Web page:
• Nurseries
  • City parks and recreation areas
  • Residential lawns (sod)
  • Golf courses
  • Composting
  • Manure management

General Benefits of Gypsum for Soils

  • Improves water penetration and workability of an impermeable sodic soil (alkaline)
  • Softens and improves soil structure that have clay content by flocculating the clay particles
  • Increases aeration of many soils (improves sour soils)
  • Adds plant nutrients calcium (Ca) and sulfur (S)
  • Leaches sodium salts out of soils by exchanging with the calcium in the gypsum
  • Reduces aluminum (Al) toxicity
  • Prevents soil crusting hence aids seed emergence
  • Increases the solute concentration of low-solute irrigation water
  • Helps break up compacted soil
  • Makes slightly wet soils easier to till
  • Reduces water runoff and erosion
  • Decreases the pH of sodic soils
  • Increase the pH of acidic soils
  • Decreases the swelling and cracking of some types of clays like montmorillonite with high levels of exchangeable sodium
  • Reduces water logging of poorly drained soils
  • Helps to make stable organic material (humus)
  • Makes water-soluble polymer soil conditioners more effective
  • Reduces excess magnesium toxicity
  • Corrects sub-soil acidity
  • Increases water use efficiency of crops
  • Creates favorable soil buffered solute concentration (EC)
  • Makes possible to use irrigation water with a high sodium adsorption ration (SAR)
  • Decreases dust wind erosion
  • Helps plants absorb nutrients
  • Decreases heavy metal toxicity
  • Increase value of organics in the soil
  • Improves fruit quality and helps prevent some diseases
  • Provides sulfur and calcium
  • Helps prepare soil for no-till management
  • Decreases bulk density of soil
  • Decreases the effects of salt (NaCl) toxicity
  • Makes other inputs more effective such as fertilizer
  • Can improve the pH of the rhizosphere
  • Keeps clay off tubers and root crops
  • Decreases loss of fertilizer nitrogen to the atmosphere
  • Can be a source of oxygen to plants
  • Helps earthworms to flourish
  • Can clear muddy water in ponds by aggregating soil particles
  • Bind odors associated with ammonia
  • Improves uptake of fertilizers on many soils and other amendments
  • Promotes uptake of nutrients by plants (N, P, K, Ca, S, Cu, and Mn)
  • Increases uptake of water by root systems
  • Increases moisture holding capacity of many soils
  • Helps leach toxic metals such as selenium
  • Decrease Heavy-Metal toxicity
  • Makes subsoiling and chiseling more effective
  • Reduces phosphorous leaching from soils in drainage water
  • Reduces sulfur leaching from flooded soils
  • Reduces ammonium nitrogen and total nitrogen in runoff (not nitrate N) and sediment
  • Gypsum lasts longer as a sulfur source than elemental sulfur on crusting soils (particularly in arid areas) gypsum significantly increases water availability, emergence or both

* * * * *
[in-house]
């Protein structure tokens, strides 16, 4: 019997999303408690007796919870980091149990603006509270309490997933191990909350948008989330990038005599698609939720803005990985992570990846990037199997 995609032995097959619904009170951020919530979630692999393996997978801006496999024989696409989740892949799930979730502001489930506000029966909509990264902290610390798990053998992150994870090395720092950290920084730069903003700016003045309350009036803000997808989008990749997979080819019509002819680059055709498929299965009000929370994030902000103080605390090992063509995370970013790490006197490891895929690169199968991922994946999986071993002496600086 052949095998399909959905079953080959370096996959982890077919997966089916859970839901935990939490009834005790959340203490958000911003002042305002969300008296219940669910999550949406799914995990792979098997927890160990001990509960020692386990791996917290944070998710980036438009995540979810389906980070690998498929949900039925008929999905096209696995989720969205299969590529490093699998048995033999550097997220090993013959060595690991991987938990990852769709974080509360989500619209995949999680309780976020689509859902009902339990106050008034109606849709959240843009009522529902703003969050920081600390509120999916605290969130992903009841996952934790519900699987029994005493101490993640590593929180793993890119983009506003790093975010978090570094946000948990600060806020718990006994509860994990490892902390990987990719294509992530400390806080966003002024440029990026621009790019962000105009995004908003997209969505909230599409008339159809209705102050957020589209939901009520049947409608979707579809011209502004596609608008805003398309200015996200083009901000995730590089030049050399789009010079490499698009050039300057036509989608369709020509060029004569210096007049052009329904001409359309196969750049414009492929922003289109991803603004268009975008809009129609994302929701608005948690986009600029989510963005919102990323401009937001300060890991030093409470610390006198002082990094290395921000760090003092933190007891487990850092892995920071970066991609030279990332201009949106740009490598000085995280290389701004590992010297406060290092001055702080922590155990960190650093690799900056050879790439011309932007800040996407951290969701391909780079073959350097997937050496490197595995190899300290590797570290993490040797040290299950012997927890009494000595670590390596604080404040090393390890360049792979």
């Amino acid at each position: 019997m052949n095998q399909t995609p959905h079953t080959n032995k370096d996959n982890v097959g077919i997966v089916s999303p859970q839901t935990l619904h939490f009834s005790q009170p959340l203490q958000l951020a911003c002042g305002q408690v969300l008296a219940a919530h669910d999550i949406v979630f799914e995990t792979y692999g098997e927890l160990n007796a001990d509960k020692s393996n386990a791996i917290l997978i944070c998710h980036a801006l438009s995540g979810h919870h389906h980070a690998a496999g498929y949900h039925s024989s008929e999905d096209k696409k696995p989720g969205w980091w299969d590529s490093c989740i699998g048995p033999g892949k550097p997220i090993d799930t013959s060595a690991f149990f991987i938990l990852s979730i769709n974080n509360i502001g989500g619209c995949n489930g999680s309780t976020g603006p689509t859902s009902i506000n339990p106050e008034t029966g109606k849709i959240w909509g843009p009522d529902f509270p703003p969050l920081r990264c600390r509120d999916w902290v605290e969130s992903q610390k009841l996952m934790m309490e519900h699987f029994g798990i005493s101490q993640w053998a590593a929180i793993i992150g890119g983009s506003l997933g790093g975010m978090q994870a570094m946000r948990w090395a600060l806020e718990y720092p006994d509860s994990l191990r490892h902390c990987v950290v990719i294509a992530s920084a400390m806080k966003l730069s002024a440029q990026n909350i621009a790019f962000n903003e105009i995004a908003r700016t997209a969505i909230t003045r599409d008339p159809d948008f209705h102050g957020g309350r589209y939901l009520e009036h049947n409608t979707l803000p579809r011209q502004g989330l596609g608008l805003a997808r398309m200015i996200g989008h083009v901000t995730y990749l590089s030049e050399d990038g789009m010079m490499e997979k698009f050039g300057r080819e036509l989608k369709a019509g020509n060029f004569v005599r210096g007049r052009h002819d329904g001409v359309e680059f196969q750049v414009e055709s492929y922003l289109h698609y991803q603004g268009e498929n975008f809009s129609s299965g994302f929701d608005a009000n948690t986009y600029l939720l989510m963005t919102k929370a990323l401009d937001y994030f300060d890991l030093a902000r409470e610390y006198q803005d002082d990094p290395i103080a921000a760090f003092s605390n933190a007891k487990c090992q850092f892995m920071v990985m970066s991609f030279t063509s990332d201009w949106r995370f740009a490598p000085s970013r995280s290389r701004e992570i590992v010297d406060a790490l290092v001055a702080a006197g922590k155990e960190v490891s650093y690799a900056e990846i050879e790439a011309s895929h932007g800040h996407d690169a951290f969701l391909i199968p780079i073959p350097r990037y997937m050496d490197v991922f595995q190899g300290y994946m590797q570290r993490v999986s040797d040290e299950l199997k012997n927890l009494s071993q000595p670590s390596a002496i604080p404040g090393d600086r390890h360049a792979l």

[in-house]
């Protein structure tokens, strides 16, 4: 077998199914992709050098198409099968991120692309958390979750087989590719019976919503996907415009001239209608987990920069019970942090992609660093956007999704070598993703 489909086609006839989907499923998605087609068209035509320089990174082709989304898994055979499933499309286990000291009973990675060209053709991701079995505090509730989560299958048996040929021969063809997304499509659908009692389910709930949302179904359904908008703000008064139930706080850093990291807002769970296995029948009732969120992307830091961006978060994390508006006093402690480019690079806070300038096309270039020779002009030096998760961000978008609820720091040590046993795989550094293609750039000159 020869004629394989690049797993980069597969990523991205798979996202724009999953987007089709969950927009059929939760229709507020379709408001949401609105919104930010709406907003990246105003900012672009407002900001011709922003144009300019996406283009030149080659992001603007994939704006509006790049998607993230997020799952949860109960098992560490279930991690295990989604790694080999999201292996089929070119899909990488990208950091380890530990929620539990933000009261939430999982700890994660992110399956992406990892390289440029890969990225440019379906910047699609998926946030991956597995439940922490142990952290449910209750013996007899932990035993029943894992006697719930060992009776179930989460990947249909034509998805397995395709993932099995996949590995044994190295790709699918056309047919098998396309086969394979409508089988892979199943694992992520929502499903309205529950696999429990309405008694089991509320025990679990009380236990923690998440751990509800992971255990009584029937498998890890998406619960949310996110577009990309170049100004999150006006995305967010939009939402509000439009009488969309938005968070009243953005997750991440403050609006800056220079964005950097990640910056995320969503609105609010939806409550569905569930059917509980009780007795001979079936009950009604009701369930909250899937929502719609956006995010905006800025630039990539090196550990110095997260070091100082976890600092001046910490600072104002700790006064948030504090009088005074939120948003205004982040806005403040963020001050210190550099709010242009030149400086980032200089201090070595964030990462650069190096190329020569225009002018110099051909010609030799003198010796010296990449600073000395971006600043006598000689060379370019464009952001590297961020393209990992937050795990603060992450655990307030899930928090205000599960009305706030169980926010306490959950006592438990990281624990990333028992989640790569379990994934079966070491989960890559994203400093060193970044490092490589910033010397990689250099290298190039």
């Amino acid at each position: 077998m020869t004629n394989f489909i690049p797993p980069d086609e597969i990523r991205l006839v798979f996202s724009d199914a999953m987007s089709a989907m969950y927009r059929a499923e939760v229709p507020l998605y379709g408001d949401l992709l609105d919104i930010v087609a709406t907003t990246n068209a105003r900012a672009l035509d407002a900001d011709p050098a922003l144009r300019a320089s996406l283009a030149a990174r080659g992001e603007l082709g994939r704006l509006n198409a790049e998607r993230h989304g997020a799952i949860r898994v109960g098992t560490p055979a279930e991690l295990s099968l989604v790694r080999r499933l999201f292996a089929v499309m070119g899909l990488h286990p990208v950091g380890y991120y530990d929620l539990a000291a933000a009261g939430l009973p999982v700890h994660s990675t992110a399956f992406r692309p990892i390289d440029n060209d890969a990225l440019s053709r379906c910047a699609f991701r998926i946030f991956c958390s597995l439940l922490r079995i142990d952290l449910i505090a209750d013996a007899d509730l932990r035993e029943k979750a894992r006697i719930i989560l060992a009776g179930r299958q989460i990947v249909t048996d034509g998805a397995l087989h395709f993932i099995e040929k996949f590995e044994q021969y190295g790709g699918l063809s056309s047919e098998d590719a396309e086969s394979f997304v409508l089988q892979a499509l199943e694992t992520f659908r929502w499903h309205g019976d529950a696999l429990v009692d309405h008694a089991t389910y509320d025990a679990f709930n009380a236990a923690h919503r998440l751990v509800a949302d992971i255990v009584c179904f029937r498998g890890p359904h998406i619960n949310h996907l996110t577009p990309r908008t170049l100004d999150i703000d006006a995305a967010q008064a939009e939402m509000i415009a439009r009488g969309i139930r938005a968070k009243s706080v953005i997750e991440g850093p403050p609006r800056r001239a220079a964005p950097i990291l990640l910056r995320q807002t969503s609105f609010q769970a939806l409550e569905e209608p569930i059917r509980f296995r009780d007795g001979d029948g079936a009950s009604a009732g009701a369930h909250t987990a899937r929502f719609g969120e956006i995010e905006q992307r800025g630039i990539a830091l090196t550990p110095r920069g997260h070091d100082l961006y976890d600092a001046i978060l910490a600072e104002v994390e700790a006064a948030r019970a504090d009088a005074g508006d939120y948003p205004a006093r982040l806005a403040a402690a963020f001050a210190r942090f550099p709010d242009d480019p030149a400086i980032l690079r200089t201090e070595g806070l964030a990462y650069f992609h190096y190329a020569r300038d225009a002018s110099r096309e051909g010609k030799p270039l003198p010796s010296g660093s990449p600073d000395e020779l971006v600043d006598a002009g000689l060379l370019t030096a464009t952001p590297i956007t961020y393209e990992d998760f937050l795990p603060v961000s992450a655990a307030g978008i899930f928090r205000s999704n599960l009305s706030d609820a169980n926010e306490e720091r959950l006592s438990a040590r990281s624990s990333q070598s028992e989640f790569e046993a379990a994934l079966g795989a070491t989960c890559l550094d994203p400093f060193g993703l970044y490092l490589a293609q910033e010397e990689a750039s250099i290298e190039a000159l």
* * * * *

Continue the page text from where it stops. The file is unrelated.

• Helps to bind up toxic metals and contaminants in soils rendering them unavailable for plants
  • Does not affect pH except if soil is very alkaline due to high bicarbonate ions. The calcium will combine with the bicarbonate and form calcium carbonate which may raise the pH slightly 0.2-0.3 of a pH scale.
  • Reduces the absorption of heavy metals by plants
  • Reduces phosphorus and nitrogen in runoff
  • Removes excess Boron from sodic soils
  • Increases value of organic amendments
  • Source of oxygen for plant roots
  • Helps earthworms to flourish

An easy test to see if gypsum will benefit a soil is to take a teaspoon of soil and ½ ounce of distilled or rain water in a test tube (or straight walled jar and more soil fill 2/3 full of water), shake it up and allow to stand for two hours or more. If the upper liquid remains cloudy, the soil is likely to respond to an application of gypsum.

Soil Crusting

Soil Crusting is often caused by the collapse of soil aggregates into subunits, a process sometimes called "slaking." This is often followed by separation of the subunits into sand, silt, and clay portions, a process called dispersion. Crusting occurs when the highly dispersible clay particles that remain suspended in water for a period of time slowly settle, sealing the soil surface. The action of rain drops or irrigation often causes slaking and dispersion to occur. This process reduces water infiltration into the soil and increases additional run-off which creates more erosion. Excess exchangeable magnesium on clay surfaces increases this effect.

This effect on clays increases with increasing pH. This same sealing effect also makes it harder for newly emerging plants (from seed) to push through. Gypsum applied at a rate of 500-2,000 pounds per acre after seed bed preparation has been shown to be effective in preventing soil dispersion and surface sealing. Many soil types can be dispersive with the presence of sodium salts being the most common. Gypsum is most effective when it is less than 1/16 inch in size as the smaller sizes result in more surface area hence it dissolves quicker and starts working. However, smaller sizes tend to be very dusty. Note: Organic matter application can reduce dispersion if accompanied by calcium (Ca++) ions hence compost made with gypsum added works well.

On clay soils, gypsum helps the clay particles become flocculated (keeps the clay particles from sticking together) preventing dispersion.

Acid Subsoil